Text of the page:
Are You Preaching “Another” Gospel?

Philip P. Eapen


The Church is the new humanity that Christ created — a “new humanity in place of the two.” This truth is central to the Gospel.

The Gospel of Jesus Christ has survived various attacks from diverse quarters. Although persecution was employed to wipe out the Gospel and the Church, I am referring to attacks that attempted to alter the Gospel. Over the centuries, several people tried to change the Gospel. Although they appeared to succeed for a while, Providence ensured that the Gospel survived in its pristine glory.

The Apostles and elders of the early Church defended the Gospel against teachers of false doctrines. The “enemies” of the Gospel included the Judaizers, the Gnostics, the Docetists, the Arians, the Nestorians … the list is long. Each of these groups or persons attacked a vital aspect of the Gospel. Had they succeeded, the Gospel would have ceased to be the Gospel.

Today’s Christians may be super-cautious against human attempts to disfigure the Gospel. However, not many have noticed that an effort to undermine the Gospel has been around for several decades.

Today’s Christians may be super-cautious against human attempts to disfigure the Gospel. However, not many have noticed that an effort to undermine the Gospel has been around for several decades.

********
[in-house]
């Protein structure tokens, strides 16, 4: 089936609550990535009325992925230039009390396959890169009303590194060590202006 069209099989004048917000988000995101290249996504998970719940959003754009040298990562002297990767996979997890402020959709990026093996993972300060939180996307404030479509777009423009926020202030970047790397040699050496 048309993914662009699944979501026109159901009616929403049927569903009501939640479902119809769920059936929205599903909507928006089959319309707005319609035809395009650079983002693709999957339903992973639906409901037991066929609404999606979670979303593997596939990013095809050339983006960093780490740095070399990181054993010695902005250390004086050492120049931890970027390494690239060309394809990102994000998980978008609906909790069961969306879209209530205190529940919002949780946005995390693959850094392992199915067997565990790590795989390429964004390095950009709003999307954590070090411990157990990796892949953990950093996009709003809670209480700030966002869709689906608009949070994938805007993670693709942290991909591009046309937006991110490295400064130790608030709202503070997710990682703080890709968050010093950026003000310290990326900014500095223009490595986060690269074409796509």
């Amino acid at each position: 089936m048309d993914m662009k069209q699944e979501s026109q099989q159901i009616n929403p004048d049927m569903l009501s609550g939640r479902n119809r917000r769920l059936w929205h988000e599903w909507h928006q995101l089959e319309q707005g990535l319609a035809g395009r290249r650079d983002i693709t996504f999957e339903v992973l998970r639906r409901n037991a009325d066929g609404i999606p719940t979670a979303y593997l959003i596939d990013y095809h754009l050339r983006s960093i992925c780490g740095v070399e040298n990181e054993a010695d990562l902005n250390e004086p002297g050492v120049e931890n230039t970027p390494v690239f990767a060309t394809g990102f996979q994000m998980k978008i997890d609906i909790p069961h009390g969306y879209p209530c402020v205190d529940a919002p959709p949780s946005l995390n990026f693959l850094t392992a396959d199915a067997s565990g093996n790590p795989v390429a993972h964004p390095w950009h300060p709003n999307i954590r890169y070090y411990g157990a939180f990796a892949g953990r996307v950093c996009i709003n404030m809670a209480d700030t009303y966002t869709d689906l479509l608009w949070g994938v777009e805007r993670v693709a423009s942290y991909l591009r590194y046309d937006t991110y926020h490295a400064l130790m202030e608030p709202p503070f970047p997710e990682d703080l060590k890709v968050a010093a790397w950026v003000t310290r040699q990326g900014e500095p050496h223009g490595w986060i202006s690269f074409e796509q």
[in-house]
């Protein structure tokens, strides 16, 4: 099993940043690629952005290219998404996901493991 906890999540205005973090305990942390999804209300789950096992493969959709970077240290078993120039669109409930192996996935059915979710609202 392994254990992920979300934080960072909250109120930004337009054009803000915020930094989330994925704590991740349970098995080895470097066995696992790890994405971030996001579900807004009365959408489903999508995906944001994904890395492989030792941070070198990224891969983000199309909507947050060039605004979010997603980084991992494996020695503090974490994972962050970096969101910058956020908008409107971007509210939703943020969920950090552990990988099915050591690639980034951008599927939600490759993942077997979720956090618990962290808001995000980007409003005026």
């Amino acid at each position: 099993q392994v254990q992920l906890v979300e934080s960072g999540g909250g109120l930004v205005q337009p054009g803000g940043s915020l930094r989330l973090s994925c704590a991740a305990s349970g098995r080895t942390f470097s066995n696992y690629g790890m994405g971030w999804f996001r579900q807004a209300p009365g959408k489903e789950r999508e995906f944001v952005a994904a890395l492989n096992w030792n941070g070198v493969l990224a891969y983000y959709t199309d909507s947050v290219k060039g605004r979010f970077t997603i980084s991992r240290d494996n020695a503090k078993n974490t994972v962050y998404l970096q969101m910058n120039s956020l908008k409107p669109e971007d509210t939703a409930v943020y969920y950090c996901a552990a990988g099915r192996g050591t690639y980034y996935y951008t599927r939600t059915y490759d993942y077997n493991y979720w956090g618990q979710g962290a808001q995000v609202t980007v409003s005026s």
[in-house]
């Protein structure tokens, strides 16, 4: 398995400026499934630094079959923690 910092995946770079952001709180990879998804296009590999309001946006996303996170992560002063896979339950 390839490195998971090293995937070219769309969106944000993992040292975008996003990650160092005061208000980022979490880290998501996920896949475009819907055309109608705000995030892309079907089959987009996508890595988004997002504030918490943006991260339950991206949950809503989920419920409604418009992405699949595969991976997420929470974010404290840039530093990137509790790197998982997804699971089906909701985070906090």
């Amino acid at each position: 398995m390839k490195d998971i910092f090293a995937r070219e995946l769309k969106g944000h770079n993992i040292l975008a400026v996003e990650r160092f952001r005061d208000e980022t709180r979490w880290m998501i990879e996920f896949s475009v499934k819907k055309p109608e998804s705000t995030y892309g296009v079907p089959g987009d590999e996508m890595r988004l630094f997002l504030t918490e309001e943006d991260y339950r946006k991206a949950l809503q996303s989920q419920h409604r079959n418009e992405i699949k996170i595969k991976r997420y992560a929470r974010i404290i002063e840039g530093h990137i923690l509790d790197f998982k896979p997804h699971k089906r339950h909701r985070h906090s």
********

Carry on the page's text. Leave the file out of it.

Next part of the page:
Jesus Christ and his atoning death, resurrection, and glorification are central truths of the Gospel. Evangelicals and Pentecostals are ever careful to uphold these truths. They know that the forgiveness of sins they received and the resurrection they hope for depend on the atoning death and resurrection of Jesus Christ. However, many tend to err by limiting the benefit of Jesus’ death and resurrection to “personal salvation.”

The Gospel is not just about “personal salvation.” It is about the Kingdom of God. In many Evangelical and Pentecostal/Charismatic Churches, we hear about “personal salvation.” So hardly anyone teaches about the Kingdom of God. This lack of appreciation for what Jesus Christ achieved for humanity at the corporate level has plagued the Church from the first century.

Jesus, through his atoning death and resurrection, made forgiveness available to repentant sinners. Through His death on a cross, Jesus defeated and disarmed the devil. What else did Christ achieve through his cross? Let’s hear it from the Apostle Paul:

“He has abolished the law with its commandments and ordinances, that he might create in himself one new humanity in place of the two, thus making peace.” Ephesians 2:15

“One new humanity” in place of “the two?” Yes, Christ created the new humanity through “his flesh,” through His death on the cross. The new humanity was to replace “the two” groups that existed until then. What exactly did the “one new humanity” make obsolete? The context makes it amply clear that the phrase “the two” refers to Jews and the rest of mankind. The former constituted the “people of God”, a covenant community, while the latter was “far away” from God. (Eph 2:13)